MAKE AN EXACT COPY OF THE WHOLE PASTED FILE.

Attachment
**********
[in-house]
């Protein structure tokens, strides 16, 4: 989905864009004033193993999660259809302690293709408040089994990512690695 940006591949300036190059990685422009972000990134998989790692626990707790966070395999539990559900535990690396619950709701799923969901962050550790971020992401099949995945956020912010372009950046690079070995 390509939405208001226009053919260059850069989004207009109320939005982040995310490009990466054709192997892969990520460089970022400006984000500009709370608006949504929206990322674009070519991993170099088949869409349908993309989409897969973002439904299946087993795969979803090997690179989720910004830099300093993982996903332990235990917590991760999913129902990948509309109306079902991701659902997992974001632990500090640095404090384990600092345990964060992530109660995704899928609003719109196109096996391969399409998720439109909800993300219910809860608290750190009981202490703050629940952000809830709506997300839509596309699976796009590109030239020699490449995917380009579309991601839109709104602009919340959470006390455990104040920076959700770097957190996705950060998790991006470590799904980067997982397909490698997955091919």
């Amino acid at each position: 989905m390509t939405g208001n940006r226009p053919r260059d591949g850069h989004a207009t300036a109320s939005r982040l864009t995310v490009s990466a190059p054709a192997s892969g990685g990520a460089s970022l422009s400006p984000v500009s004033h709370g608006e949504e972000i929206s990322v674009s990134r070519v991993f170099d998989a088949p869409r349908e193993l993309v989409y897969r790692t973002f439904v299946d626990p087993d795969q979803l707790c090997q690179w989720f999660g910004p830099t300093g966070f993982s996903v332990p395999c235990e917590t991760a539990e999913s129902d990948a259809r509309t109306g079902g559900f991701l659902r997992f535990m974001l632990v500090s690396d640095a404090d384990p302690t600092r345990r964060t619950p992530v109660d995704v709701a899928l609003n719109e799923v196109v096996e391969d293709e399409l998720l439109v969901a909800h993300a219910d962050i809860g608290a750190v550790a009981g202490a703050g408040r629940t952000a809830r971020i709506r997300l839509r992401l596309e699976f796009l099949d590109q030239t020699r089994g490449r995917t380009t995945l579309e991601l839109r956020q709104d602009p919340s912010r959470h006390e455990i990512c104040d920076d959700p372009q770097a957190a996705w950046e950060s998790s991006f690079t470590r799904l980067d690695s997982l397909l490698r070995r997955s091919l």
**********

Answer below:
[in-house]
């Protein structure tokens, strides 16, 4: 989905864009004033193993999660259809302690293709408040089994990512690695 940006591949300036190059990685422009972000990134998989790692626990707790966070395999539990559900535990690396619950709701799923969901962050550790971020992401099949995945956020912010372009950046690079070995 390509939405208001226009053919260059850069989004207009109320939005982040995310490009990466054709192997892969990520460089970022400006984000500009709370608006949504929206990322674009070519991993170099088949869409349908993309989409897969973002439904299946087993795969979803090997690179989720910004830099300093993982996903332990235990917590991760999913129902990948509309109306079902991701659902997992974001632990500090640095404090384990600092345990964060992530109660995704899928609003719109196109096996391969399409998720439109909800993300219910809860608290750190009981202490703050629940952000809830709506997300839509596309699976796009590109030239020699490449995917380009579309991601839109709104602009919340959470006390455990104040920076959700770097957190996705950060998790991006470590799904980067997982397909490698997955091919």
């Amino acid at each position: 989905m390509t939405g208001n940006r226009p053919r260059d591949g850069h989004a207009t300036a109320s939005r982040l864009t995310v490009s990466a190059p054709a192997s892969g990685g990520a460089s970022l422009s400006p984000v500009s004033h709370g608006e949504e972000i929206s990322v674009s990134r070519v991993f170099d998989a088949p869409r349908e193993l993309v989409y897969r790692t973002f439904v299946d626990p087993d795969q979803l707790c090997q690179w989720f999660g910004p830099t300093g966070f993982s996903v332990p395999c235990e917590t991760a539990e999913s129902d990948a259809r509309t109306g079902g559900f991701l659902r997992f535990m974001l632990v500090s690396d640095a404090d384990p302690t600092r345990r964060t619950p992530v109660d995704v709701a899928l609003n719109e799923v196109v096996e391969d293709e399409l998720l439109v969901a909800h993300a219910d962050i809860g608290a750190v550790a009981g202490a703050g408040r629940t952000a809830r971020i709506r997300l839509r992401l596309e699976f796009l099949d590109q030239t020699r089994g490449r995917t380009t995945l579309e991601l839109r956020q709104d602009p919340s912010r959470h006390e455990i990512c104040d920076d959700p372009q770097a957190a996705w950046e950060s998790s991006f690079t470590r799904l980067d690695s997982l397909l490698r070995r997955s091919l």